Any bad experiences? 


What are your favourite meals and how much are they?

Eating out is expensive.  Darryl enjoys his Sunday roast with all the trimmings.  This would be about £15.00 in a gastro pub.  He does miss his juicy steaks, which at about £25.00 are prohibitive! My choice would be chicken or halloumi salad at about £12.00, or poached salmon and greens at the same price.

Are the people friendly?

Extremely so!  Whether you are chatting to a shop assistant, a teller, a barman, a government official or people you encounter out on a walk, everyone is helpful, polite and happy to assist.

You are living in the UK at an interesting time vis-a-vis Brexit.   What is your perception of how this is playing out amongst the people you mix with?

People we encounter are keen that Brexit should be done as quickly as possible.  The on-going uncertainty is really the paralysis factor and business has seen significant negative impact in the wake of the Brexit dilly-dally!  The general sentiment in our area seems to be an urgency to get Brexit done, so that business can address the implications of the new scenario and move forward.  However, if one follows the news, there are many real concerns to be addressed in terms of trade deals and the free movement of labour. 

Now of course, we have the upcoming election to add heat to the debate. Politicians all have very definite opinions one way or another, ranging from Remainers to the Brexit party.  The lead up to the election is proving just as vibrant and eventful as within our South African context, however there are some unexpected, and from our perspective, rather quaint customs.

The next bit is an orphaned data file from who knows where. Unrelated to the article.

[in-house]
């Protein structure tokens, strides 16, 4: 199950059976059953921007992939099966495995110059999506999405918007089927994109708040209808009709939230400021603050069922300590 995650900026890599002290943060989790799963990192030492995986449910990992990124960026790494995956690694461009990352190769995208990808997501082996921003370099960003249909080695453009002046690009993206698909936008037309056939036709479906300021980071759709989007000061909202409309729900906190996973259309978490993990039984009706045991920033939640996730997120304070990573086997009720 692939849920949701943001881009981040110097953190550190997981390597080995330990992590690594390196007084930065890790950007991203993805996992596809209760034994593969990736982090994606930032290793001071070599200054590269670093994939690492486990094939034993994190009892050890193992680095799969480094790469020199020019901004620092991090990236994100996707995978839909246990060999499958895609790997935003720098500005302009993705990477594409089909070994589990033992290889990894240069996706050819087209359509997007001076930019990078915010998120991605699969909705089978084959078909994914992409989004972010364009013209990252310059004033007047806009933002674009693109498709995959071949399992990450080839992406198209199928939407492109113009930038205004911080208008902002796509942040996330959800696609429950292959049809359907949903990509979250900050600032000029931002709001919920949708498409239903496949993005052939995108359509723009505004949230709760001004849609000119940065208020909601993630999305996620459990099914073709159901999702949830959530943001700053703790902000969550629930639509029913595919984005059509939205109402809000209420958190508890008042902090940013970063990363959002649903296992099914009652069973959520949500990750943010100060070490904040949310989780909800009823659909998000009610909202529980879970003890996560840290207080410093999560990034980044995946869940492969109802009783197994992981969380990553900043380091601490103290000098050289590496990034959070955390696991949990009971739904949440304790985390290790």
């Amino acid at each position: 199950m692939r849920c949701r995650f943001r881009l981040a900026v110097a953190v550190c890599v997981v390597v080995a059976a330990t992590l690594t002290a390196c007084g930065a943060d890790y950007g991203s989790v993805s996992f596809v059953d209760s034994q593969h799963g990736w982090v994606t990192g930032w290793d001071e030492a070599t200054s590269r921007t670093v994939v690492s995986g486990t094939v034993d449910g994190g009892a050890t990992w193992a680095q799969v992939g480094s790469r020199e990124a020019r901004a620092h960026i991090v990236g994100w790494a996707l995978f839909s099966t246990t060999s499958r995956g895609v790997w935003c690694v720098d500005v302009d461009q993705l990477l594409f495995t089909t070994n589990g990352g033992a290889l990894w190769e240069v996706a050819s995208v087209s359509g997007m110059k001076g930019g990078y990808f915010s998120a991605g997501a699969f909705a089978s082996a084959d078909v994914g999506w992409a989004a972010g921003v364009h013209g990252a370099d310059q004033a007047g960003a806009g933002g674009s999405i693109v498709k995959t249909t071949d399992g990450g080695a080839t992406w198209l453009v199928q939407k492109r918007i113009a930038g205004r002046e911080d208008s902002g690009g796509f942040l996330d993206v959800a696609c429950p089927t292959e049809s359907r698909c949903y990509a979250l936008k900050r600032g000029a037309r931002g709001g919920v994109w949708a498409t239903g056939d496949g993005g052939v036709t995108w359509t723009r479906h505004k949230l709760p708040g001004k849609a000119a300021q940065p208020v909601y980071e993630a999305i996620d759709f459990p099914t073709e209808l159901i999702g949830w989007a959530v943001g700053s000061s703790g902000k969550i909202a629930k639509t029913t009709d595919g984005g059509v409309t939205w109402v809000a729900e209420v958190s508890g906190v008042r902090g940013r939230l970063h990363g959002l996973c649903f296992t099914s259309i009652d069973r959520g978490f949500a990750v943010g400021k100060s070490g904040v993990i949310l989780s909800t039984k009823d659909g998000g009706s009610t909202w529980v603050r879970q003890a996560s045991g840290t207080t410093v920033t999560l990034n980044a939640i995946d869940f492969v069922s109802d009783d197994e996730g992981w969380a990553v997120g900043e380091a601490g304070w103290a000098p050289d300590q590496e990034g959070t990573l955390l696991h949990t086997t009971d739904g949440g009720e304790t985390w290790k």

You don’t have to produce an identity card to vote and you can vote by post!!  Coming from South Africa, we remain in awe!! Clearly voter fraud and rigged elections are not an issue here! Interestingly enough, although we are not British citizens, as citizens of a commonwealth country on a British resident permit, we qualify to vote and have registered to do so. 

How do people feel about the economy? 

Most people we have spoken to believe in the strength of the British economy and feel that it will rally once the initial “hiccups” of Brexit are dealt with.  This may be something to do with British stoicism and resilience!  After all they have survived and been victorious through two World Wars and they believe in themselves and their ability to rise above challenging circumstances.  However, this is a view held by a certain sector of the population, that we have met – Tory voters I would guess.  The extensive BBC coverage of Brexit indicates the wide-ranging views on the subject and many businesses, which depend on the free flow of goods through the European Union and foreign labour, are set to be significantly impacted in the short term.  Over time, no doubt, new mutually beneficial deals will be concluded. 

How do you get around mostly?

As we live in the countryside, we drive everywhere.  We love driving along the country lanes, as the countryside is so beautiful through all the different seasons. At the moment, the autumnal displays are magnificent!  In London, I mainly use the underground and walk, whilst Darryl parks close to customers in one of the parking garages and then walks.

What are the most interesting things you are learning?

Everything about moving to a new country is a huge learning curve, from the way the “system” works on every level, to exploring the history, culture and landscapes.  Travel expands your frame of reference in every aspect and it is an amazing opportunity to live in another country and really adapt to a new way of life.  However similar life in another country may appear on the surface, each region has its own unique and fascinating personality.

Any scary moments?

Navigating busy traffic circles, while Google Maps tries to catch up with my current location can prove a little hairy! 😉